Flickr photo by dlancquaert
A client of mine is putting the finishing touches on his board application for a co-op in Manhattan’s Chelsea neighborhood. The package is more involved than most in that it asks not only for his loan application and loan commitment letter but also the appraisal ordered by his banker.
Moreover, since the father of my client (who is just out of graduate school and about to start his first permanent job) is co-signing the mortgage loan, the application also requires yet another set of financial information and supporting documents.
That makes one big package, but I am not tearing our my hair at this point, Continue reading
Flickr photo by Revolt! Puppy
BrickUnderground recently asked me to list how to answer tricky questions during a co-op board interview. Examples:
The board asks you to describe the dog you adopted from a shelter years ago, a snappish Chow mix Continue reading
After literally decades of campaigning by the Council of New York Cooperatives and Condominiums, as well as others, a limitation on the amount of money that a co-op building can collect in rent from commercial (technically, patronage) operations was changed in December 2007 starting that tax year.
The impact of what was an expanded definition of “cooperative” has yet to be fully realized, though there are isolated instances of occasionally enormous benefits.
Until it was changed, the so-called 80-20 rule prevented cooperatives from enjoying a tax deduction for their expenditures on property taxes and mortgage interest if their income from retail stores, garages and such exceeded their operating budgets by 20 percent.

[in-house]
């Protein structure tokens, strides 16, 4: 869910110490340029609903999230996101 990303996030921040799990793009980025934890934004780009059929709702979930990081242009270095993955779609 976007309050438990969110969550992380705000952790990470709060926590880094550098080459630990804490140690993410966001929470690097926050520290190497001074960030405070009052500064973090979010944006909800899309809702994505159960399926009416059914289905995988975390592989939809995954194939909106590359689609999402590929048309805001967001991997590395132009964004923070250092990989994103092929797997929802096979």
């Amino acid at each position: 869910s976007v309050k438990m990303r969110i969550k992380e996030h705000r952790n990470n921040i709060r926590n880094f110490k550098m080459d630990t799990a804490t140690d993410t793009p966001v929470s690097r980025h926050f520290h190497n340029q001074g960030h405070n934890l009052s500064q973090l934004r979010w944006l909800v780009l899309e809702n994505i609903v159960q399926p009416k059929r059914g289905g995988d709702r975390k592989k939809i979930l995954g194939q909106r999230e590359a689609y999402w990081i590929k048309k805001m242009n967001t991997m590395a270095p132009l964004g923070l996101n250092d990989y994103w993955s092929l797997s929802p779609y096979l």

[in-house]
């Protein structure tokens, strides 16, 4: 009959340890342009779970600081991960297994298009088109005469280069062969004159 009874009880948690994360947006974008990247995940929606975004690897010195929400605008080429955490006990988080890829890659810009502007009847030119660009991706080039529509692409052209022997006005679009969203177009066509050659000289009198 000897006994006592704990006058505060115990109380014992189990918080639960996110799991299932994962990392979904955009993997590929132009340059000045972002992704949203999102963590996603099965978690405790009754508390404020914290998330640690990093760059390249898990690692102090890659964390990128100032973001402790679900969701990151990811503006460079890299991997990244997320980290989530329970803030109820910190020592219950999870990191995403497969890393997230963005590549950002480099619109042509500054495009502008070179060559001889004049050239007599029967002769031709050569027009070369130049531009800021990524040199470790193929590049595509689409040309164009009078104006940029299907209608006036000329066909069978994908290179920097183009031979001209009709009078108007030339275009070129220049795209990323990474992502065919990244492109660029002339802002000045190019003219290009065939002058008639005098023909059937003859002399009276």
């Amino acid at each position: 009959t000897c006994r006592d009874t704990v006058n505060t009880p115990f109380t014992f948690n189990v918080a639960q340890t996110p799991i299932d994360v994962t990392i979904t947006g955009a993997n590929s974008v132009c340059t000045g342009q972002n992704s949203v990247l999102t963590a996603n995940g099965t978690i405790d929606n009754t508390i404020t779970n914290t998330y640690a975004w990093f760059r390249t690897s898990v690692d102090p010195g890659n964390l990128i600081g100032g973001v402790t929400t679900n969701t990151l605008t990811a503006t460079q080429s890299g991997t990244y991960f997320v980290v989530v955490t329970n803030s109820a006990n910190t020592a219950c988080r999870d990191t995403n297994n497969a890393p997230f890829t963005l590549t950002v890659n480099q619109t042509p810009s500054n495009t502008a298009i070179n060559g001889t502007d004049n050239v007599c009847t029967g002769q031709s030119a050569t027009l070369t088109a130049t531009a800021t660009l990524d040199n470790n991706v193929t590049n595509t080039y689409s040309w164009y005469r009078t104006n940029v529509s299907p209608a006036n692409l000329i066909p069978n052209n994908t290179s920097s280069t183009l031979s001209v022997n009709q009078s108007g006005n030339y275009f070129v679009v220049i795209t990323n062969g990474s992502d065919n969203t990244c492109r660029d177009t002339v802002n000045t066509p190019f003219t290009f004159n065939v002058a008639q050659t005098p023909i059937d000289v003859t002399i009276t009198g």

As a result, many commercial tenants were paying a pittance in rent, including nothing in the case of a few nonprofits such as, say, thrift shops.
With a new, more comprehensive definition of “cooperative” in the revised IRS rule, buildings now can permit the budgetary contribution of commercial rent to go over 20 percent. Continue reading
The truth is I hate closings, which are as ritualized as a religious service.
They never start on time. A key individual always is late. The amount of paperwork is oppressive, and the time taken for lawyerly explanations and writing signatures drags as slowly as a dial-up connection.
Photo by Orin Zebest
What brings up this topic is the closing I attended yesterday. I always go to see a transaction through to its conclusion and provide whatever comfort I can to invariably anxious clients.
Along with the buyer, whom I was not representing, I arrived 10 minutes early. The two of us sat in a downtown law office’s reception room with only five seats for the nine of us and anyone else who had business with the firm.
The buyer and I chatted while the other participants straggled in, wet as they were from the wind-whipped snow.
Finally, we were admitted into a conference room and took seats. Continue reading